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Nuts and Bolts: Planning a Trip to Chiang Mai

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http://www.thebecausetravelblog.com/2016/01/nuts-and-bolts-planning-a-trip-to-chiang-mai/
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This page has a little information to aid you if you are planning a trip to Chiang Mai. Remember, we are a family of five, and we travel mostly to eat. We were in Chiang Mai for about a little over a month. If your trip to Chiang Mai is significantly longer/shorter/with a different focus, you may have a very different experience.

Chiang Mai Weather

We were in Chiang Mai in mid-July, again in mid-August, and again for most of November of 2015. The weather was warm, but not nearly as hot as Bangkok. It was slightly more pleasant in November, but Chiang Mai is a fairly pleasant place for most of the year. We certainly had a bit of rain while we were there, but not enough to really put a damper on our plans. Maybe enough to warrant buying an umbrella. If you go trekking in the mountains it can get chilly even in the middle of July. If you are a wimp (like we are) you may want a sweater for some evenings in the winter.

Note: it is best to avoid Chiang Mai in the spring time as this is when the farmers burn their fields. We haven’t been there ourselves during this time, but we hear it is extremely unpleasant.

Getting to Chiang Mai

Chiang Mai is the transportation hub of northern Thailand. When heading to Chiang Mai from Bangkok, our favorite method is the train. We usually pick up the overnight train which will cost you somewhere in the neighborhood of 800 baht (a bit over US$20) per person (depending on what kind of berth you get). Outside of the busy season (November –January) you can usually just head to the train station a week (or often even a couple of days) ahead of time and buy tickets. During the high season you may need to book ahead. The one and only time we booked tickets early, we used a company called 12 Go Asia. We paid for the tickets online via credit card, and picked the physical tickets up at their office at the Bangkok rail station an hour before the train departed.

The trains are fairly comfortable. We always book 2nd class sleepers. I am a bit over six feet tall and I am only slightly cramped. The cars are set up as two seats facing each other with either an open space or a table between them at the start of the journey. Later on, a railway worker comes around and converts them to beds. If you can sleep while being rocked by the motion of the train, you should be able to get a good night’s sleep.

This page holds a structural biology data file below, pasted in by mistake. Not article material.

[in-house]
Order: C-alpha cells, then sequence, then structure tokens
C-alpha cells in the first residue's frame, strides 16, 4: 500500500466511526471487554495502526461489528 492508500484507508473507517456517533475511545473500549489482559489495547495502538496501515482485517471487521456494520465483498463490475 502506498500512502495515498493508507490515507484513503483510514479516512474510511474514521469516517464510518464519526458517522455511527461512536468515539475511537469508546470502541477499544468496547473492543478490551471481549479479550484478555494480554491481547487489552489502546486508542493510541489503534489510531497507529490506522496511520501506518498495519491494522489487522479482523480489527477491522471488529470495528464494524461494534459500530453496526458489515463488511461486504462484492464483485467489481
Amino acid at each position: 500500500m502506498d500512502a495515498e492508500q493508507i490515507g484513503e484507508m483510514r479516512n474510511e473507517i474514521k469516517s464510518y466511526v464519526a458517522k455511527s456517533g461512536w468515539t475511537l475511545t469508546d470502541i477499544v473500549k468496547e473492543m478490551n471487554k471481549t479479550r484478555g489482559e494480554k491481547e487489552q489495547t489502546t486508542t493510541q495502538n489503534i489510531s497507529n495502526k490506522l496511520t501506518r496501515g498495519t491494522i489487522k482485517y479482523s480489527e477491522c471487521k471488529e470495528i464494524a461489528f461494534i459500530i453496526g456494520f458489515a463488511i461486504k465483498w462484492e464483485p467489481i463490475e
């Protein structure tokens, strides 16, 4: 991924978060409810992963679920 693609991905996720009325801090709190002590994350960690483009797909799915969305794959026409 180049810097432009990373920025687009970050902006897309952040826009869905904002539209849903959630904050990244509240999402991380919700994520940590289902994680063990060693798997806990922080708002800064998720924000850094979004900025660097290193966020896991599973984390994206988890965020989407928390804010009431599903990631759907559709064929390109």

Food is sold on the trains, both set meals as well as snacks and water. We usually try to bring a good stash of food along with us as well. The trains are very often late. Sometimes very late, so make sure you are prepared or you could find yourself on a “hunger train.”

The other main way into Chiang Mai from Bangkok is to fly. A variety of cheap airlines now go back and forth between Chiang Mai and Bangkok. On our last stay, we ended up not being able to get the train we wanted. Flights were barely more expensive than the train tickets so we flew.

Note that most flights from Chiang Mai fly into Don Muang Airport, not the main Thai international airport of Suvarnabhumi. So don’t plan to fly from Chiang Mai to Bangkok and then immediately catch your flight home. The two flights probably leave from different airports.

If traveling to and from Chaing Mai within northern Thailand, you will likely use bus, minivan, or songtaew. Most travelers spend most of their time in northern Thailand in a minivan, and they are cheap, fast and frequent. However, if you are prone to motion sickness bring a good deal of Dramamine and a plastic bag. Northern Thailand’s roads are twisting mountain roads and the minivans move as fast as they are able.